He grew up in L.A.(as it seems so few people actually have), with a movie-loving kid's imagination, and all the odd contradictions that this strange place offers an artist. This show will feature some lovely, melancholic, textured imagery. Go see it.
It opens on Saturday, January 24 at 7pm.
Love and Tears
Paintings by Devin Crane
Corey Helford Gallery
8522 Washington BLVD
Culver city Ca, 90232
Jan 8, 2009
JJ Villard at work
In the book Scrambled Ink my penultimate story was slam-banged up next to the closer by JJ Villard. I'd had no clue about the order of our stories--that was up to our editor--but in the event, I couldn't have been happier than to be able to imagine my dad's face as he turned from my drawings of a sweet girl and her dog to JJ's "DIG! DIG! DIE! DIE!". Sublime.
JJ is a filmmaker of note, a former colleague from Dreamworks, and the only man I've met who can write an email that screams. With this gentleman anything can happen--and usually does.
He's also part of a three man show opening this Saturday at the Little Bird Gallery in Atwater, in the company of fellow artists (and animators) Morgan Kelly and Jeremy Bernstein, both talented fellows with similarly skewed views of Our Town. Will be well worth a visit.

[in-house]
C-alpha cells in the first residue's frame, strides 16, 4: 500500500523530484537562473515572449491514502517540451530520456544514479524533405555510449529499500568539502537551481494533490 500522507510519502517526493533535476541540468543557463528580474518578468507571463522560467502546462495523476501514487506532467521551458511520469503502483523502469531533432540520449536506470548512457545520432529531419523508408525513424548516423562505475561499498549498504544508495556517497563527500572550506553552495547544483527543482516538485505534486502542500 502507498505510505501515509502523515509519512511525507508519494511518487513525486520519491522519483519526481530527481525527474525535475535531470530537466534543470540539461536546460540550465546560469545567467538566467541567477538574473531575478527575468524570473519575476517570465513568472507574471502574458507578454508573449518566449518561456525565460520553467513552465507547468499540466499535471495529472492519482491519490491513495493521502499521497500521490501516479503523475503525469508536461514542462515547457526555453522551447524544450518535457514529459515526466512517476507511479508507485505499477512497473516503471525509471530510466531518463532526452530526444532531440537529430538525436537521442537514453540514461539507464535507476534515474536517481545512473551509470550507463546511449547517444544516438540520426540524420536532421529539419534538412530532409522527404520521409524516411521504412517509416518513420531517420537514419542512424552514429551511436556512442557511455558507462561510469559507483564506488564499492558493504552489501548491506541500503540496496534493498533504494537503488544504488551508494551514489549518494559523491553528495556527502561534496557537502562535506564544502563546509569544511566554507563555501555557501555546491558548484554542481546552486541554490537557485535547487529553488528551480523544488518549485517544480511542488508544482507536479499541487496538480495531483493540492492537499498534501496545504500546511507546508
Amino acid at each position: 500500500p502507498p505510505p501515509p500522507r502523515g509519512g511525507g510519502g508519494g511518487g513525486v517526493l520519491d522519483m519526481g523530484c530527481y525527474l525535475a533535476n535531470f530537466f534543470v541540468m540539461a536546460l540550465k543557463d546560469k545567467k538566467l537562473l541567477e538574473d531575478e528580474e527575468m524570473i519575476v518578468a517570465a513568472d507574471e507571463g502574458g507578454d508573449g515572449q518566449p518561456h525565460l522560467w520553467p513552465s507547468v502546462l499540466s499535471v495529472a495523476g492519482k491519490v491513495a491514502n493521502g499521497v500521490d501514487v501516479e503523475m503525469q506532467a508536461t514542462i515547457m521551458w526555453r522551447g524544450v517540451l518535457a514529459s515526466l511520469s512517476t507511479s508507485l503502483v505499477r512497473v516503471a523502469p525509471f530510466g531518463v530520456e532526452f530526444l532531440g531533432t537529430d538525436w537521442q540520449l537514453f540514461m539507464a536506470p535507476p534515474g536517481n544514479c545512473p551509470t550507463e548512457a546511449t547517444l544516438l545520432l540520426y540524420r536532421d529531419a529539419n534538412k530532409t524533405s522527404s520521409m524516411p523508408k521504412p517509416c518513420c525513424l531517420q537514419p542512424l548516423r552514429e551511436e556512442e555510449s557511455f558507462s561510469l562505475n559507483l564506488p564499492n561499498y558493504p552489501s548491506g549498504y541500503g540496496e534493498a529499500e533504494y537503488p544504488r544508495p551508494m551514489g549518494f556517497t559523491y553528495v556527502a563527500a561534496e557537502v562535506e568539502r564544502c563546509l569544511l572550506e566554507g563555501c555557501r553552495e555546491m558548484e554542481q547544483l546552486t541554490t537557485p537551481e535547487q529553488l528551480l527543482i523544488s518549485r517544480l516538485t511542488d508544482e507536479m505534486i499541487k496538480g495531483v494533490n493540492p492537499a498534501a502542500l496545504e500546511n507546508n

There are images aplenty at the Little Bird Gallery website--embedded, so I couldn't swipe them for partial inclusion here. But go have a look. This should be a grand opening.
Y'AINT GONNA GET THERE FREE : Screams in Hollywoodland
Little Bird Gallery
3195 Glendale Blvd. LA, CA 90039
Opening reception Saturday, January 10 @7pm
Runs through January 31.
Jan 7, 2009
Please click this photograph of Walt Disney somewhere in (I believe) Irish waters in 1946, and see if you can tell what shoreline that may be behind him. Is it England? Could it be America?
In the course of his years of research, author Michael Barrier (his latest, "The Animated Man: A Life of Walt Disney" is a must) has collected a lot of fascinating ephemera, including a couple of photos of Walt that even he can't be exactly sure of--though he gets pretty close. The above is one of two that show Walt on board ship in late 1946.
I borrow it here as I know that a 1) a lot of Irish and UK people read this blog and might be able to ID a black and white image from the late 40s, and 2) because it's not often enough that I point readers to the Barrier blog, which always has plenty of interest to enjoy.
photograph of Walt Disney from michaelbarrier.com